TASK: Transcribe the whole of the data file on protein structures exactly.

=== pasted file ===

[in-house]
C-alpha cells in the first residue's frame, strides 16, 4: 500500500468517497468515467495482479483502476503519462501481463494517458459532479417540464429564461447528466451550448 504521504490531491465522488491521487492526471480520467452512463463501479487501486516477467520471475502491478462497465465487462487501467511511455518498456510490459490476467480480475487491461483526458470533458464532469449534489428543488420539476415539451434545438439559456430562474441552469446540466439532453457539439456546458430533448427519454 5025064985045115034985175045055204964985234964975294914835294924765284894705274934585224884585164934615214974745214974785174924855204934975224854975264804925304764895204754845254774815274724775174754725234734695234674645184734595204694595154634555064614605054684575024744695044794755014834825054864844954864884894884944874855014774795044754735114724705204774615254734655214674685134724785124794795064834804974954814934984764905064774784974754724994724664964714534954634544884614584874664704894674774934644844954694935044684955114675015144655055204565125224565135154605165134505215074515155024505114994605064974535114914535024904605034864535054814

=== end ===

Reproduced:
[in-house]
C-alpha cells in the first residue's frame, strides 16, 4: 500500500468517497468515467495482479483502476503519462501481463494517458459532479417540464429564461447528466451550448 504521504490531491465522488491521487492526471480520467452512463463501479487501486516477467520471475502491478462497465465487462487501467511511455518498456510490459490476467480480475487491461483526458470533458464532469449534489428543488420539476415539451434545438439559456430562474441552469446540466439532453457539439456546458430533448427519454 5025064985045115034985175045055204964985234964975294914835294924765284894705274934585224884585164934615214974745214974785174924855204934975224854975264804925304764895204754845254774815274724775174754725234734695234674645184734595204694595154634555064614605054684575024744695044794755014834825054864844954864884894884944874855014774795044754735114724705204774615254734655214674685134724785124794795064834804974954814934984764905064774784974754724994724664964714534954634544884614584874664704894674774934644844954694935044684955114675015144655055204565125224565135154605165134505215074515155024505114994605064974535114914535024904605034864535054814